Standing out among the buzz of new fall books and emerging authors in this city is one very significant project: “How Long Will I Cry?” an anthology of oral stories of youth violence. The book is the fruition of two years of interviews collected from the streets of this city, which were then transcribed and edited into concise narratives by creative-writing students at DePaul University. These narratives were initially adapted into a play of the same name, which debuted at Steppenwolf earlier this year and toured through South Side and West Side libraries. The project also inspired DePaul University’s new venture: Big Shoulders Books, a publishing house that seeks to emphasize the real worth of story-telling, and will offer one book a year that engages Chicago communities.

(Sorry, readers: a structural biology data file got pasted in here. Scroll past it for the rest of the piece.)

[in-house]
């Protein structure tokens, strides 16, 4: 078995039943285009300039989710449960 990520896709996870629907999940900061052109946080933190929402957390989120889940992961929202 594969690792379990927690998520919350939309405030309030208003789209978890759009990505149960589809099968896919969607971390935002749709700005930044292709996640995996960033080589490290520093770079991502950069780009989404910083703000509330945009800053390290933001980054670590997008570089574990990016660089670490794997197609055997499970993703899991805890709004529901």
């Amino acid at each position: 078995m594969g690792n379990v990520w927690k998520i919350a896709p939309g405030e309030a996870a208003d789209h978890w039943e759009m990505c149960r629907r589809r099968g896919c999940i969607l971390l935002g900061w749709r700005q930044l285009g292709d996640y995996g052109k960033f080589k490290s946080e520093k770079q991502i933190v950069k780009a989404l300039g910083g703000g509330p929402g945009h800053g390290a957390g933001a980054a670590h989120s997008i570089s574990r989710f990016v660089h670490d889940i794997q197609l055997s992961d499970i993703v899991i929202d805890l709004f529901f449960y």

“How Long Will I Cry?” features the subjects one might expect to find in a book of this topic: runaway teen mothers, high-school dropouts, teenagers with rap sheets, people on parole, people on welfare, people on drugs. But because the stories are theirs, in their own words, there is no mistaking these people for some monolith of poverty, illiteracy, and violence. Instead, they’re wholly individualized, celebrated, mourned.
I recently spoke with Miles Harvey, a creative-writing professor at DePaul who built the project, led his students through the process of interviewing, transcribing, and creating the narratives, wrote the adaptation for Steppenwolf, edited the anthology, and is now working to promote the book. Read the rest of this entry »